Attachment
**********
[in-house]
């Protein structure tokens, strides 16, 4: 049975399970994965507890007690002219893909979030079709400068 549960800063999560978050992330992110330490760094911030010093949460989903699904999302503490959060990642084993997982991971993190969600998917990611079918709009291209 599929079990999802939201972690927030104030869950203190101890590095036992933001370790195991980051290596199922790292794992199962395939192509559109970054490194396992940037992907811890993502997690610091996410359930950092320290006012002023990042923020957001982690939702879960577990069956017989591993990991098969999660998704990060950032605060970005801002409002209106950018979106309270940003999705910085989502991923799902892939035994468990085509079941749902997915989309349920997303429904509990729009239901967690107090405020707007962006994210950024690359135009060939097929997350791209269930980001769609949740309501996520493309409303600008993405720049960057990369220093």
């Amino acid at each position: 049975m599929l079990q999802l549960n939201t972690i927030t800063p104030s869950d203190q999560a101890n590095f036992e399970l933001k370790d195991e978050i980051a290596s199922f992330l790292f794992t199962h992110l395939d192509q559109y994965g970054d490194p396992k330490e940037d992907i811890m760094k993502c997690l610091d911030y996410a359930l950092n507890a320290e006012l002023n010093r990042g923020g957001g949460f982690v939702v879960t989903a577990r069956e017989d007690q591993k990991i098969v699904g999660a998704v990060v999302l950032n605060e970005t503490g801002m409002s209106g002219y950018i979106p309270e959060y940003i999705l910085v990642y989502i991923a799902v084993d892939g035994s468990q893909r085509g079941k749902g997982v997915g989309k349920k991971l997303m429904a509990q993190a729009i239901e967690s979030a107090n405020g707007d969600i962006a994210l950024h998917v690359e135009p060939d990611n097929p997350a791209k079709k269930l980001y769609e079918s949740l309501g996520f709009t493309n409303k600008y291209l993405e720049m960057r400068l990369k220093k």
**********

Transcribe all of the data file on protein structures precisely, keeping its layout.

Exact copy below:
[in-house]
């Protein structure tokens, strides 16, 4: 049975399970994965507890007690002219893909979030079709400068 549960800063999560978050992330992110330490760094911030010093949460989903699904999302503490959060990642084993997982991971993190969600998917990611079918709009291209 599929079990999802939201972690927030104030869950203190101890590095036992933001370790195991980051290596199922790292794992199962395939192509559109970054490194396992940037992907811890993502997690610091996410359930950092320290006012002023990042923020957001982690939702879960577990069956017989591993990991098969999660998704990060950032605060970005801002409002209106950018979106309270940003999705910085989502991923799902892939035994468990085509079941749902997915989309349920997303429904509990729009239901967690107090405020707007962006994210950024690359135009060939097929997350791209269930980001769609949740309501996520493309409303600008993405720049960057990369220093």
């Amino acid at each position: 049975m599929l079990q999802l549960n939201t972690i927030t800063p104030s869950d203190q999560a101890n590095f036992e399970l933001k370790d195991e978050i980051a290596s199922f992330l790292f794992t199962h992110l395939d192509q559109y994965g970054d490194p396992k330490e940037d992907i811890m760094k993502c997690l610091d911030y996410a359930l950092n507890a320290e006012l002023n010093r990042g923020g957001g949460f982690v939702v879960t989903a577990r069956e017989d007690q591993k990991i098969v699904g999660a998704v990060v999302l950032n605060e970005t503490g801002m409002s209106g002219y950018i979106p309270e959060y940003i999705l910085v990642y989502i991923a799902v084993d892939g035994s468990q893909r085509g079941k749902g997982v997915g989309k349920k991971l997303m429904a509990q993190a729009i239901e967690s979030a107090n405020g707007d969600i962006a994210l950024h998917v690359e135009p060939d990611n097929p997350a791209k079709k269930l980001y769609e079918s949740l309501g996520f709009t493309n409303k600008y291209l993405e720049m960057r400068l990369k220093k």